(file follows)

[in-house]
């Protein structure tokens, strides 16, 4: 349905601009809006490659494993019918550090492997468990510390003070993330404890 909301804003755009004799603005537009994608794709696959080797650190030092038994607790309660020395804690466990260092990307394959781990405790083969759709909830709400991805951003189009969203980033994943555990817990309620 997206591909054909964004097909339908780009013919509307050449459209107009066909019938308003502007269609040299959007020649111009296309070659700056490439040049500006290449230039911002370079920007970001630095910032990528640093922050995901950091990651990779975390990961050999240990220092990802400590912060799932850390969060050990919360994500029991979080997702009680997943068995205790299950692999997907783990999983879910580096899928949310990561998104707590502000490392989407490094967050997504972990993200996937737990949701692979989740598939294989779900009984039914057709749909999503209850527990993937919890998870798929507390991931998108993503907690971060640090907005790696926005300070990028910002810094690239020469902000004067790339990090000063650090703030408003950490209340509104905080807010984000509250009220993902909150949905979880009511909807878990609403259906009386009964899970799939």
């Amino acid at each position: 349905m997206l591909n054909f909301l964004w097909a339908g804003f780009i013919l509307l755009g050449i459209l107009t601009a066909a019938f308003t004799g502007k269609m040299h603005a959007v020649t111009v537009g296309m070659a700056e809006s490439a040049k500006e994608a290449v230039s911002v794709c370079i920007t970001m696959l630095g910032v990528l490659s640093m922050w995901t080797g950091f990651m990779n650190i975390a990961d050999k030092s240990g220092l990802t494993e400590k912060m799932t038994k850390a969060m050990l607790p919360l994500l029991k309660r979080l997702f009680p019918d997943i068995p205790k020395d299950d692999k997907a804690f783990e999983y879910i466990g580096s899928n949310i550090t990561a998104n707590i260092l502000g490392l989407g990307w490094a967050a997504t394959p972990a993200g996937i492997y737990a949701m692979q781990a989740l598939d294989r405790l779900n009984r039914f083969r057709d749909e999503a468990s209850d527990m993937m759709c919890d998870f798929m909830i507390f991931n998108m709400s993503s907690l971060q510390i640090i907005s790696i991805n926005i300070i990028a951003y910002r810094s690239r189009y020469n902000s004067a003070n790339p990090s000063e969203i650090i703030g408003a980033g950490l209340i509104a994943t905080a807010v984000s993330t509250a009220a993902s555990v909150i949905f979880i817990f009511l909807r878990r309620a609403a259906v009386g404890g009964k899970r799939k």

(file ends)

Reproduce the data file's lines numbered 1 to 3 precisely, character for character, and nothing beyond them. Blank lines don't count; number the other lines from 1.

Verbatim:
[in-house]
């Protein structure tokens, strides 16, 4: 349905601009809006490659494993019918550090492997468990510390003070993330404890 909301804003755009004799603005537009994608794709696959080797650190030092038994607790309660020395804690466990260092990307394959781990405790083969759709909830709400991805951003189009969203980033994943555990817990309620 997206591909054909964004097909339908780009013919509307050449459209107009066909019938308003502007269609040299959007020649111009296309070659700056490439040049500006290449230039911002370079920007970001630095910032990528640093922050995901950091990651990779975390990961050999240990220092990802400590912060799932850390969060050990919360994500029991979080997702009680997943068995205790299950692999997907783990999983879910580096899928949310990561998104707590502000490392989407490094967050997504972990993200996937737990949701692979989740598939294989779900009984039914057709749909999503209850527990993937919890998870798929507390991931998108993503907690971060640090907005790696926005300070990028910002810094690239020469902000004067790339990090000063650090703030408003950490209340509104905080807010984000509250009220993902909150949905979880009511909807878990609403259906009386009964899970799939």
């Amino acid at each position: 349905m997206l591909n054909f909301l964004w097909a339908g804003f780009i013919l509307l755009g050449i459209l107009t601009a066909a019938f308003t004799g502007k269609m040299h603005a959007v020649t111009v537009g296309m070659a700056e809006s490439a040049k500006e994608a290449v230039s911002v794709c370079i920007t970001m696959l630095g910032v990528l490659s640093m922050w995901t080797g950091f990651m990779n650190i975390a990961d050999k030092s240990g220092l990802t494993e400590k912060m799932t038994k850390a969060m050990l607790p919360l994500l029991k309660r979080l997702f009680p019918d997943i068995p205790k020395d299950d692999k997907a804690f783990e999983y879910i466990g580096s899928n949310i550090t990561a998104n707590i260092l502000g490392l989407g990307w490094a967050a997504t394959p972990a993200g996937i492997y737990a949701m692979q781990a989740l598939d294989r405790l779900n009984r039914f083969r057709d749909e999503a468990s209850d527990m993937m759709c919890d998870f798929m909830i507390f991931n998108m709400s993503s907690l971060q510390i640090i907005s790696i991805n926005i300070i990028a951003y910002r810094s690239r189009y020469n902000s004067a003070n790339p990090s000063e969203i650090i703030g408003a980033g950490l209340i509104a994943t905080a807010v984000s993330t509250a009220a993902s555990v909150i949905f979880i817990f009511l909807r878990r309620a609403a259906v009386g404890g009964k899970r799939k």